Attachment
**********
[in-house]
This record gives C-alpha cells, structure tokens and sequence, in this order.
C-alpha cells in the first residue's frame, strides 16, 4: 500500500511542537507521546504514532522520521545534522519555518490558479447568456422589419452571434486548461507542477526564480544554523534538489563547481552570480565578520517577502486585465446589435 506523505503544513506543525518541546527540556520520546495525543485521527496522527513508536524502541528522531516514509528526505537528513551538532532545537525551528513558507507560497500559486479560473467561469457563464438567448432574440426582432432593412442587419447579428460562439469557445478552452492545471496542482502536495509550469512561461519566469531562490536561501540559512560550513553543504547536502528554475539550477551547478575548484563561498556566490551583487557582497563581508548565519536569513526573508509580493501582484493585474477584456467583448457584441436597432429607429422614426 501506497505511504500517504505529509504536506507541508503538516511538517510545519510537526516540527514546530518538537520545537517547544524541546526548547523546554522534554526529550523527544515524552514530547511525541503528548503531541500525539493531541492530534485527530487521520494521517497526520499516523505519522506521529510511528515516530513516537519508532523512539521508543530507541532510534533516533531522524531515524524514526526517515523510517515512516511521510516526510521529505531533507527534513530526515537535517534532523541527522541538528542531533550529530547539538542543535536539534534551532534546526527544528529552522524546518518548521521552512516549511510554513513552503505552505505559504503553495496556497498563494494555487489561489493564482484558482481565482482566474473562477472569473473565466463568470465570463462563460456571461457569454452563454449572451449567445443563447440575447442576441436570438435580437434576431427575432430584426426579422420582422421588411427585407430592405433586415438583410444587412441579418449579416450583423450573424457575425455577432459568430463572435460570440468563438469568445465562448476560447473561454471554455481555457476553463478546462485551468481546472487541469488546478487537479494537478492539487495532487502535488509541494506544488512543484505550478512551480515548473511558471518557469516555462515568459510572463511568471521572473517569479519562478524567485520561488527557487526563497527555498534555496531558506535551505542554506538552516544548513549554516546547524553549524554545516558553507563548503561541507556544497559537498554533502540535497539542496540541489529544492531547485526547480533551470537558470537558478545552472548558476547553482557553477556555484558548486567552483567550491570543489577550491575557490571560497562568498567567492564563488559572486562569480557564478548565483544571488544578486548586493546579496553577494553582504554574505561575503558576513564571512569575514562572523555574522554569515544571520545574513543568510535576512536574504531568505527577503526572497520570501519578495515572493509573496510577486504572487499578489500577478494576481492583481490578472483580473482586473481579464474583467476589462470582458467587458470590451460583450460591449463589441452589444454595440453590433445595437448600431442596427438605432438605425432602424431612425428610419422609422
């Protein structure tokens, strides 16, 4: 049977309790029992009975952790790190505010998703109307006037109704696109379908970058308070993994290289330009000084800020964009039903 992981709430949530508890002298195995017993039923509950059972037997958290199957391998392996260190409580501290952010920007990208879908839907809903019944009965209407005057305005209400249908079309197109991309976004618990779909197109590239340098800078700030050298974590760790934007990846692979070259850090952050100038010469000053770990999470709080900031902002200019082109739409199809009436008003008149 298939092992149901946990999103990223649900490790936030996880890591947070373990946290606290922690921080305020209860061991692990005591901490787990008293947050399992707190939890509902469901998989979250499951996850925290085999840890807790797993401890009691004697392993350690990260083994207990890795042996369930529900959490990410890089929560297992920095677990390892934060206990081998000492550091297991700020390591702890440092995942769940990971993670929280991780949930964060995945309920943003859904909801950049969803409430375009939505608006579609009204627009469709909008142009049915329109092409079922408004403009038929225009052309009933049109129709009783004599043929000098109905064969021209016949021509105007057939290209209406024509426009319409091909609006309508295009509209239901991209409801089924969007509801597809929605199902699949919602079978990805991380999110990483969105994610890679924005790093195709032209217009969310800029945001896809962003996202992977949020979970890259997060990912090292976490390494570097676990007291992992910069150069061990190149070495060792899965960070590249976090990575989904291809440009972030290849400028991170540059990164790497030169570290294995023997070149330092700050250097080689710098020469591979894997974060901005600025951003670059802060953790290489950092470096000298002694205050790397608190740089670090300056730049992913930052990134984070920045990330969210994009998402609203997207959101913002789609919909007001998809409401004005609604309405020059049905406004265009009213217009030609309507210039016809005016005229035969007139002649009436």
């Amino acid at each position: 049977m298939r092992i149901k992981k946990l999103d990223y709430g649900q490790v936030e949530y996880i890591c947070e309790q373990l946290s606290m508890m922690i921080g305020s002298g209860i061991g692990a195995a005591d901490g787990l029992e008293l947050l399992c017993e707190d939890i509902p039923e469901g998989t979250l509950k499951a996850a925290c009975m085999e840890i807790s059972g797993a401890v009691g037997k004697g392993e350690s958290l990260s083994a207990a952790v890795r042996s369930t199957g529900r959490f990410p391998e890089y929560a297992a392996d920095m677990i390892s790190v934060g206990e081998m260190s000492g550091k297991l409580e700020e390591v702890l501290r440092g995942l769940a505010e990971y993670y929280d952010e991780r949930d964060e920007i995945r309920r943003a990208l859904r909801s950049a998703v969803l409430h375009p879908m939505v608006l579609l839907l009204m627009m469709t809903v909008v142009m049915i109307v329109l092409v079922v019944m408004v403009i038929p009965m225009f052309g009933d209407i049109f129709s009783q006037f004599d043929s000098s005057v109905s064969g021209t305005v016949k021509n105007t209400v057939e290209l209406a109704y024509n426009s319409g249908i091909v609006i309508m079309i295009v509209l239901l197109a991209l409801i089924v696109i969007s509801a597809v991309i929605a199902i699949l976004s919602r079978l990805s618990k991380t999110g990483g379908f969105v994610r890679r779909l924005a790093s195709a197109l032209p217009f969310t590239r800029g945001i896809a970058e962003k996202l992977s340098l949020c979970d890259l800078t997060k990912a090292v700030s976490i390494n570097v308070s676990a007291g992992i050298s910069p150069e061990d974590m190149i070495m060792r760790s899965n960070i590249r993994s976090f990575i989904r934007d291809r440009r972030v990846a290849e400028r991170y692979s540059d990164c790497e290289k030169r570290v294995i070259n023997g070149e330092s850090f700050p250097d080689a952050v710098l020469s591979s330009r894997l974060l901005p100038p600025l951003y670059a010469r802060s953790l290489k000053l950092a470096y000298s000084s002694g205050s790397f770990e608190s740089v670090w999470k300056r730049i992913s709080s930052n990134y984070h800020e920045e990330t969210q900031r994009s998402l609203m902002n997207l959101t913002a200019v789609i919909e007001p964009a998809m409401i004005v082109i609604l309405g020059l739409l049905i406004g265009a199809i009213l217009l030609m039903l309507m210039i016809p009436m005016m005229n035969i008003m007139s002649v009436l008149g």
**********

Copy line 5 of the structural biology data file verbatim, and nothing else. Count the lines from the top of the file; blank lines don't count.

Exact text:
């Amino acid at each position: 049977m298939r092992i149901k992981k946990l999103d990223y709430g649900q490790v936030e949530y996880i890591c947070e309790q373990l946290s606290m508890m922690i921080g305020s002298g209860i061991g692990a195995a005591d901490g787990l029992e008293l947050l399992c017993e707190d939890i509902p039923e469901g998989t979250l509950k499951a996850a925290c009975m085999e840890i807790s059972g797993a401890v009691g037997k004697g392993e350690s958290l990260s083994a207990a952790v890795r042996s369930t199957g529900r959490f990410p391998e890089y929560a297992a392996d920095m677990i390892s790190v934060g206990e081998m260190s000492g550091k297991l409580e700020e390591v702890l501290r440092g995942l769940a505010e990971y993670y929280d952010e991780r949930d964060e920007i995945r309920r943003a990208l859904r909801s950049a998703v969803l409430h375009p879908m939505v608006l579609l839907l009204m627009m469709t809903v909008v142009m049915i109307v329109l092409v079922v019944m408004v403009i038929p009965m225009f052309g009933d209407i049109f129709s009783q006037f004599d043929s000098s005057v109905s064969g021209t305005v016949k021509n105007t209400v057939e290209l209406a109704y024509n426009s319409g249908i091909v609006i309508m079309i295009v509209l239901l197109a991209l409801i089924v696109i969007s509801a597809v991309i929605a199902i699949l976004s919602r079978l990805s618990k991380t999110g990483g379908f969105v994610r890679r779909l924005a790093s195709a197109l032209p217009f969310t590239r800029g945001i896809a970058e962003k996202l992977s340098l949020c979970d890259l800078t997060k990912a090292v700030s976490i390494n570097v308070s676990a007291g992992i050298s910069p150069e061990d974590m190149i070495m060792r760790s899965n960070i590249r993994s976090f990575i989904r934007d291809r440009r972030v990846a290849e400028r991170y692979s540059d990164c790497e290289k030169r570290v294995i070259n023997g070149e330092s850090f700050p250097d080689a952050v710098l020469s591979s330009r894997l974060l901005p100038p600025l951003y670059a010469r802060s953790l290489k000053l950092a470096y000298s000084s002694g205050s790397f770990e608190s740089v670090w999470k300056r730049i992913s709080s930052n990134y984070h800020e920045e990330t969210q900031r994009s998402l609203m902002n997207l959101t913002a200019v789609i919909e007001p964009a998809m409401i004005v082109i609604l309405g020059l739409l049905i406004g265009a199809i009213l217009l030609m039903l309507m210039i016809p009436m005016m005229n035969i008003m007139s002649v009436l008149g």